Operating systems will be very different from today: there will be no device drivers. Every device will be plug & play, and will use universal drivers. Linux will be the defacto standard.

You have some more ideas? Please feel free to share.

Blogged with the Flock Browser

When NOT to normalise the database

When talking of Database Normalisation, textbooks often talk of BCNF, fifth and higher normal forms. However, in practice (in large software/ERPs) I have rarely noticed normalisation beyond Third Normal form. In fact, there is a certain degree of redundancy that is desirable.

While doing database design, I believe there are two critical aspects that should be kept in mind but I see ignored in a lot of common software.

The first is the time aspect of data. First – an example from finance. Consider a company having multicurrency invoicing. The tables can be designed as:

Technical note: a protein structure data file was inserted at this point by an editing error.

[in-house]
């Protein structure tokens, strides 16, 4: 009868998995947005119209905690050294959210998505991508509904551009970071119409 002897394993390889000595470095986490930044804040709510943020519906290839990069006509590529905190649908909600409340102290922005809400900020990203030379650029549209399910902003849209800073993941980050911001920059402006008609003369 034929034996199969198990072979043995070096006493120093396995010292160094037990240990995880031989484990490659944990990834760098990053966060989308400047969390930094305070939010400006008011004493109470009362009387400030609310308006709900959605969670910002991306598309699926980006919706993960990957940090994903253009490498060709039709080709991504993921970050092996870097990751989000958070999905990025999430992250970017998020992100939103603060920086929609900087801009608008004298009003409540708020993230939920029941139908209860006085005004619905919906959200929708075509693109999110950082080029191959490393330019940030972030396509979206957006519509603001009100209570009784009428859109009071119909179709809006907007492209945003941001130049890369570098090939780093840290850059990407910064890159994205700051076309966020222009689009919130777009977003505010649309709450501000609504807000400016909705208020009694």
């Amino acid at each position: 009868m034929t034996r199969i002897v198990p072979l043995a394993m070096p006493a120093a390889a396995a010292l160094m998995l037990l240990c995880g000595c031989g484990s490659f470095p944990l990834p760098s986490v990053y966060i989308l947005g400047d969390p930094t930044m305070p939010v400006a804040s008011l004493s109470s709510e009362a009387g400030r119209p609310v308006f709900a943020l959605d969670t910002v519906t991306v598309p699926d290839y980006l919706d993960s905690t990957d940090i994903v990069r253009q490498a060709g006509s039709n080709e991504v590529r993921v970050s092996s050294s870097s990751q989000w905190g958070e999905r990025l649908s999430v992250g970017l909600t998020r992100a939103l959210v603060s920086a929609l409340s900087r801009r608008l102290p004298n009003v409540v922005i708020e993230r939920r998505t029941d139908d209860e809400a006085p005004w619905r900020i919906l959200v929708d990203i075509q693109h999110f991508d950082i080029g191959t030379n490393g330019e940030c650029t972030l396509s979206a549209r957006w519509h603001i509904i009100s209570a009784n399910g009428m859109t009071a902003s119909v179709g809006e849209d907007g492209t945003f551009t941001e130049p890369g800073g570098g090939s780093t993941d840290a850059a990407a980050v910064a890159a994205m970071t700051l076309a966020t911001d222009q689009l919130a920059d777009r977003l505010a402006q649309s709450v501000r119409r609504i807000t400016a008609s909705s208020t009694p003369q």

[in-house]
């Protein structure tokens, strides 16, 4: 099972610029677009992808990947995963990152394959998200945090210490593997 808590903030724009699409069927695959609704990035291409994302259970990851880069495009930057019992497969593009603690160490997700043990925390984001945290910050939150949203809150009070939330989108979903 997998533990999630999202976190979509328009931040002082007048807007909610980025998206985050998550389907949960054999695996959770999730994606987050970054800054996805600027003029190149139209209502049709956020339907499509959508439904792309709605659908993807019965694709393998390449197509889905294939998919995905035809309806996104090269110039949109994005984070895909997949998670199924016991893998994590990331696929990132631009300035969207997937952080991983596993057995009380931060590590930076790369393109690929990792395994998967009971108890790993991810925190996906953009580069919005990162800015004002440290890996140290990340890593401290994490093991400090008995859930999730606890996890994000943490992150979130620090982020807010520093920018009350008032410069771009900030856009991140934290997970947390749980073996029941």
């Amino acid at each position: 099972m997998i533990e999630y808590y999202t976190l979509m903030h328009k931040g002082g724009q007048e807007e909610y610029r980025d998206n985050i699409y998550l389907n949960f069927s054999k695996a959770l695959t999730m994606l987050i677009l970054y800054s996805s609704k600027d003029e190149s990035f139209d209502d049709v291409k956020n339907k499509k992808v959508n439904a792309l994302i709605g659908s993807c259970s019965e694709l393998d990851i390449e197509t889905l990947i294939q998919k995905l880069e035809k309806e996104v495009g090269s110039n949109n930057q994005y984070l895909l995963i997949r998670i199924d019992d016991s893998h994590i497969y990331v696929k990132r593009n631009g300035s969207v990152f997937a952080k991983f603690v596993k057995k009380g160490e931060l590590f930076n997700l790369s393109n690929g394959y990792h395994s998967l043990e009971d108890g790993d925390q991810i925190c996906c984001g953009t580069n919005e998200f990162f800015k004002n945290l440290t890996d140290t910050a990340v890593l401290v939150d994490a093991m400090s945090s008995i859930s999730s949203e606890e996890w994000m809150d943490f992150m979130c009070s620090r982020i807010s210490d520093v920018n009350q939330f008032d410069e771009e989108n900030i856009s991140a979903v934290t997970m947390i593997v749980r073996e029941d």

INVOICE: InvoiceID, ..., Currency, BaseCurrency, TransactionDate, ...
CONVERSIONS: FromCurrency, ToCurrency, EffectiveDate, RateMultiplier

This is a design having no redundancy. On the basis of the three fields in the INVOICE relation, we can always find out the latest row from the CONVERSIONS table having EffectiveDate less than TransactionDate. Hence we can determine the RateMultiplier.

Consider another design:

INVOICE: InvoiceID, …, Currency, BaseCurrency, TransactionDate, RateMultiplier, …
CONVERSIONS: FromCurrency, ToCurrency, EffectiveDate, RateMultiplier